The Chairman of the Parliamentary Budget Office (PBO), Giuseppe Pisauro, submitted a memorandum (in Italian) to the Budget Committee and Finance and Treasury Committee of the Senate concerning the bill ratifying Decree Law 41/2021 (the “Support Decree”) containing measures to support businesses and economic activity, workers and households, health and local services impacted by the COVID-19 emergency. In addition to discussing the measures contained in the legislation and their impact on the main public finance aggregates, the memorandum offers a number of specific analyses of the main interventions, which generally continue those introduced in earlier anti-crisis decrees.
The measures contained in the Support Decree increase general government net borrowing by €31.5 billion in 2021 (1.8 percentage points of GDP) and only about €165 million in 2023, while they slightly reduce borrowing by about €68 million in 2022 (Table 1).
The impact on 2021 differs if measured in terms of the borrowing requirement and the net balance to be financed (NBF) of the State budget. More specifically, the impact on the borrowing requirement is €32.7 billion, while for the NBF the annex to the Decree distinguishes between the impact measured on a commitment basis (€37.4 billion) and on a cash basis (€49.2 billion). These financial effects are consistent with the request for a deviation of the deficit presented in the Report to Parliament of 15 January 2021, which was authorised by Parliament on January 20.
There is a lack of transparency concerning specific measures with a significant impact on the borrowing requirement and/or the NBF but not on the general government net borrowing. In the absence of further information, it is believed that some of these measures could also impact the latter balance. In particular, this risk concerns the increase in the component – not specified in the decree – of the reserve fund for cash authorizations that does not regard the closiing of treasury advances granted pursuant to Decree Law 137/2020.
Some of the most significant measures contained in the Support Decree are analysed below.
Grants and sectoral support measures. – The quantitatively most significant measure is undoubtedly the grant for all VAT number holders with revenues of up to €10 million in 2019 which in 2020 experienced a reduction in turnover of more than 30 per cent compared with the previous year. The amount of the grant, which can also be requested in the form of a tax credit to be used as an offset, is equal to a percentage – differentiated into five different revenue classes – of the average monthly reduction in turnover between 2020 and 2019. The estimated expenditure for this measure is approximately €11.2 billion for 2021 and increases the volume of resources allocated to grants since the start of the pandemic to almost €23 billion (equal to 16.4 per cent of the estimated contraction in GDP between 2019 and 2020).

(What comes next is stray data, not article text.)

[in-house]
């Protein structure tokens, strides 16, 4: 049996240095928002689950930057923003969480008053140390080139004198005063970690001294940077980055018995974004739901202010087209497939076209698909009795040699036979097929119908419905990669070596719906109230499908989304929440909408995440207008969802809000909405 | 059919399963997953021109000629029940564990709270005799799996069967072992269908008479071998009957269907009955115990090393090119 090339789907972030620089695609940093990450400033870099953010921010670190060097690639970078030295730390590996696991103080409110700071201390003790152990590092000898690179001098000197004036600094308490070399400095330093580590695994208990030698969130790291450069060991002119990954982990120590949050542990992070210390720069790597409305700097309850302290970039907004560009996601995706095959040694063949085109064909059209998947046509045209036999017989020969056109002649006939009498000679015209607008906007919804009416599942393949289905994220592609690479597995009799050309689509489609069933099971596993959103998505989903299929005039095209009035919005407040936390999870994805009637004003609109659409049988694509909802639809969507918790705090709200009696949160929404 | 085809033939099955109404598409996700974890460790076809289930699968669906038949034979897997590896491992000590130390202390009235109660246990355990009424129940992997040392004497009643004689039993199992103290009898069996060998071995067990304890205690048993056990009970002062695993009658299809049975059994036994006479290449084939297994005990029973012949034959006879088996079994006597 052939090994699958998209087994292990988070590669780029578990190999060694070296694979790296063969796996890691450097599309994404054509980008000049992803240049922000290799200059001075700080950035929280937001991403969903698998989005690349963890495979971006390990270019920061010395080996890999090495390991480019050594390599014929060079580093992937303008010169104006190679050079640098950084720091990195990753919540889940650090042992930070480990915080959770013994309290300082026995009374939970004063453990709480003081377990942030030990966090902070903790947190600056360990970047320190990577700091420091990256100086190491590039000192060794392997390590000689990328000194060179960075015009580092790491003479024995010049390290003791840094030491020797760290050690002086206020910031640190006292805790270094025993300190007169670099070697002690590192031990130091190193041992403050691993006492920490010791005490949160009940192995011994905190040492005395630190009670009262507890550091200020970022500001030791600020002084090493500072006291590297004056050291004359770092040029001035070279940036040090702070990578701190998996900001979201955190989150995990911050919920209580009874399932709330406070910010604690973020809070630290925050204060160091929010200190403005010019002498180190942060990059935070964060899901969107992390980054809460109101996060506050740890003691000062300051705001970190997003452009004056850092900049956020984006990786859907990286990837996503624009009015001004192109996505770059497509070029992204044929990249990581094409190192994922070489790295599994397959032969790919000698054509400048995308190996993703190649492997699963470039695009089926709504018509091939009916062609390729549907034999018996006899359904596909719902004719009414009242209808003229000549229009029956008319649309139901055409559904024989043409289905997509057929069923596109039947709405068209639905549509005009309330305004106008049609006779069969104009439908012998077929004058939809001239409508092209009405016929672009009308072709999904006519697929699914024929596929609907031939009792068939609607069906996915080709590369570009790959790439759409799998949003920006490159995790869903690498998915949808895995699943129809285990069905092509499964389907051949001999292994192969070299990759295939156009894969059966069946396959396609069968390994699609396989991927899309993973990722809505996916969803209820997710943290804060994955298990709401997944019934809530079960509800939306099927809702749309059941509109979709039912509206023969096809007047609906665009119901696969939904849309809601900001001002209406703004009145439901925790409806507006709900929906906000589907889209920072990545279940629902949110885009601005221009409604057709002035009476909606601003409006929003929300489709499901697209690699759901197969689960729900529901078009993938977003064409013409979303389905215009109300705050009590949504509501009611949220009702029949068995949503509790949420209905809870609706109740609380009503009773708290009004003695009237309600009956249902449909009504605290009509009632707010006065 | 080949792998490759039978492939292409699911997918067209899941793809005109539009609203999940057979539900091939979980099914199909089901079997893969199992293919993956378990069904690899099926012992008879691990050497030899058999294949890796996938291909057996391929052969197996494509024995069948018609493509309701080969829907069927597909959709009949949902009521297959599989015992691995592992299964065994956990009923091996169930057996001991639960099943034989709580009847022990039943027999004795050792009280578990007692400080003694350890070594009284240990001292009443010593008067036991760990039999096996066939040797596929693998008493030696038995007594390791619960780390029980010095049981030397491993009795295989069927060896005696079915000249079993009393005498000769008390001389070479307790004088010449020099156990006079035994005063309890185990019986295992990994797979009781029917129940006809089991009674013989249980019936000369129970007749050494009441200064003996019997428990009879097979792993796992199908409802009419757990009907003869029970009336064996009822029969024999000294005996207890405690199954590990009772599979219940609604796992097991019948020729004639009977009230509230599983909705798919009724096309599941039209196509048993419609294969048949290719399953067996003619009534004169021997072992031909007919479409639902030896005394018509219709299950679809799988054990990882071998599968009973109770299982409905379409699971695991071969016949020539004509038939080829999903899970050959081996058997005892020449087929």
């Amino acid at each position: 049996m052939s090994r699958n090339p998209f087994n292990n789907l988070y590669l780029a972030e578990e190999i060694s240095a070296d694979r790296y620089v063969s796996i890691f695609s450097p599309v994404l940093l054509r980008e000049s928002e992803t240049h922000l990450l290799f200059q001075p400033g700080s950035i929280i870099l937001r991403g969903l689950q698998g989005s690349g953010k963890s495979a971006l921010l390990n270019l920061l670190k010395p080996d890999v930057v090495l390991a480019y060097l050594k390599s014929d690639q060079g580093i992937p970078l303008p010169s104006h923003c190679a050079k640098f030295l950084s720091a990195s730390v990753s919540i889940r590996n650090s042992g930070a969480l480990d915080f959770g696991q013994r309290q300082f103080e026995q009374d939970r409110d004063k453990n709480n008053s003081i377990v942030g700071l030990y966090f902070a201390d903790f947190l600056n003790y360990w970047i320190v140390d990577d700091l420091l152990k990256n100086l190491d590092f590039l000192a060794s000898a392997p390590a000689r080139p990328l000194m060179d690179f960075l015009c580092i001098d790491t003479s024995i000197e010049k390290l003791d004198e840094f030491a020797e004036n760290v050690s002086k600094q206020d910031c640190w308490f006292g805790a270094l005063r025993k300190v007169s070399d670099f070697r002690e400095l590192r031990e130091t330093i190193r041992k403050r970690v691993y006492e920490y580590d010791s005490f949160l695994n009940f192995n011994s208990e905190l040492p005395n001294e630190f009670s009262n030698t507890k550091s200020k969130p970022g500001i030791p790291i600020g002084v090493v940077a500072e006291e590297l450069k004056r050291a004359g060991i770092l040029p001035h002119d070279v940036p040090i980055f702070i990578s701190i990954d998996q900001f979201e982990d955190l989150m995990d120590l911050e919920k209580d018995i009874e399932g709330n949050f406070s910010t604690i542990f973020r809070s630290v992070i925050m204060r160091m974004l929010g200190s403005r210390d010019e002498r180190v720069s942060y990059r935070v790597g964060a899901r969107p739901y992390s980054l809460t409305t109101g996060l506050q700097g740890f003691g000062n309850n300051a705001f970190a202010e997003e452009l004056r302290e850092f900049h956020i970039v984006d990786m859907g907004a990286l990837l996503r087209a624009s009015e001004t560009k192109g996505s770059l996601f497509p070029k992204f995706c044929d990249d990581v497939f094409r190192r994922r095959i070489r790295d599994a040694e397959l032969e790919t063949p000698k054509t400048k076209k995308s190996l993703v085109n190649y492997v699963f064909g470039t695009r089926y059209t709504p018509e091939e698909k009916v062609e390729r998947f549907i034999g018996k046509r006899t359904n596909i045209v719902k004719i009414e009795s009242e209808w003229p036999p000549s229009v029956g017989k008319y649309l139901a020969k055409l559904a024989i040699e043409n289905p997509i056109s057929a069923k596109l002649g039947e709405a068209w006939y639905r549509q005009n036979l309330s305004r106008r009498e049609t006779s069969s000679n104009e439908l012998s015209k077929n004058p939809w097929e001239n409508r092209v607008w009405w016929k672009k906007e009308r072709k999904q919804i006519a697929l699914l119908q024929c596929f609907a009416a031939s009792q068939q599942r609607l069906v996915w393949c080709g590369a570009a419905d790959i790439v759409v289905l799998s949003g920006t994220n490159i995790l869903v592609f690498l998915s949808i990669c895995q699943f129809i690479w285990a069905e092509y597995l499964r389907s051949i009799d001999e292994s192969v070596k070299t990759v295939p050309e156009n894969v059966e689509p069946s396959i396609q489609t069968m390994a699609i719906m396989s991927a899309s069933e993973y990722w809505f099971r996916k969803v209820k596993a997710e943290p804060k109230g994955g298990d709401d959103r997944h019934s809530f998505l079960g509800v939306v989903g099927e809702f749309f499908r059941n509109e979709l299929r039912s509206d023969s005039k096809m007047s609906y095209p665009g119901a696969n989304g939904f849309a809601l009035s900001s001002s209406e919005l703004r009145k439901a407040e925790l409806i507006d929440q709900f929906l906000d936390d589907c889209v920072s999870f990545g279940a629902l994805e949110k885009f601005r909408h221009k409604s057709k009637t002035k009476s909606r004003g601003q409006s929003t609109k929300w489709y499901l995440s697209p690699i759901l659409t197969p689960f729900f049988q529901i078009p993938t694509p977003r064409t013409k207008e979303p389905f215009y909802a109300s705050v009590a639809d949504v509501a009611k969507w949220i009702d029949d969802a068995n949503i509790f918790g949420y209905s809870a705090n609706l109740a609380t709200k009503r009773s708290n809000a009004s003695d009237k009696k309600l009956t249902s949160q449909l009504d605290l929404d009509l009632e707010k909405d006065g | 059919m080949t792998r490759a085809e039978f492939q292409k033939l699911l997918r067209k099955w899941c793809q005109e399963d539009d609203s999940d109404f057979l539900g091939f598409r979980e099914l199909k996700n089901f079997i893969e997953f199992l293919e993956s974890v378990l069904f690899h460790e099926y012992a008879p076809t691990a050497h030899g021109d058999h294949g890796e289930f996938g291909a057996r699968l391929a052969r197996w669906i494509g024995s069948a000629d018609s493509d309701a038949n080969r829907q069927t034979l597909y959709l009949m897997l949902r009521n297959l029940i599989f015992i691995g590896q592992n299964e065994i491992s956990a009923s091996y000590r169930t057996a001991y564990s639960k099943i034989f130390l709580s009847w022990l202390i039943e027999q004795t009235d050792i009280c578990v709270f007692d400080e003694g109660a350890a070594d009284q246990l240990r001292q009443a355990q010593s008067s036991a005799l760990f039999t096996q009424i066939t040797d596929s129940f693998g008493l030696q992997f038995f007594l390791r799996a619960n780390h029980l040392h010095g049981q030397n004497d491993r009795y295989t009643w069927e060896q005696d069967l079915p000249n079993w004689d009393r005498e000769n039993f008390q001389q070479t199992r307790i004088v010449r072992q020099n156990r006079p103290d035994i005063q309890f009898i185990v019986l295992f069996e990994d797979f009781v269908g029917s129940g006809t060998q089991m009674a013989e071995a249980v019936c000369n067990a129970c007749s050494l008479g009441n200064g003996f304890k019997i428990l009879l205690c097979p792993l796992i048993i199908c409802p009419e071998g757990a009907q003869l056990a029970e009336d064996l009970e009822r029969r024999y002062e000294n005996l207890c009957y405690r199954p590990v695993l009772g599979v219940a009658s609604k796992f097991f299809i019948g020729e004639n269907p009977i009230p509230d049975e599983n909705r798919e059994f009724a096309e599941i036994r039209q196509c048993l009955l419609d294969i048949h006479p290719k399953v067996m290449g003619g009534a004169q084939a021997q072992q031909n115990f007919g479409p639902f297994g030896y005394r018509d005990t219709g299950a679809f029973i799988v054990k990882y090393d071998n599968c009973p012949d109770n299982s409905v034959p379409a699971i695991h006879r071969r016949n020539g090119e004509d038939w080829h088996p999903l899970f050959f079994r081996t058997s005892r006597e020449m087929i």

Some general considerations emerge from the qualitative and quantitative analyses of the new grant.
- The pool of potential beneficiaries is larger than those under previous relief measures. Compared with the May decree (Decree Law 34/2020), the grant can also be paid to professionals and larger companies (with revenues of between €5 and 10 million), which according to the most recent data available (2018 VAT returns) represent, respectively, about 19 per cent and 0.6 per cent of the 5.69 million VAT number holders involved and between 1.5 per cent and 17 per cent of their turnover. Compared with the Relief Decree (Decree Law 137/2020), the beneficiaries are no longer identified on the basis of their ATECO economic activity classification codes, but rather the measure returns to a size criterion. According to recent estimates by the Ministry for the Economy and Finance (MEF) that have appeared in the press, 3 million beneficiaries would be eligible – compared with 2.4 million under Decree Law 34/2020 – of which about 80 per cent with a turnover of up to €100,000.
- The grant is based on the average monthly reduction recorded in 2020 compared with 2019, rather than that registered in April 2020 alone compared with the corresponding month of 2019. The new benchmark reduction is smaller, for all size classes, than that used for previous grants. At present, this new criterion should approximate the loss of turnover of companies in the early months of 2021, eliminating a number of problems that emerged with using April alone as the reference month. The latter, for example, might not capture real distress at companies that do not have stable monthly revenues or, conversely, might be too circumscribed and overestimate the effects of the crisis for some, as it uses a month characterised by the almost total closure of economic activity and stringent restrictions on the movement of people.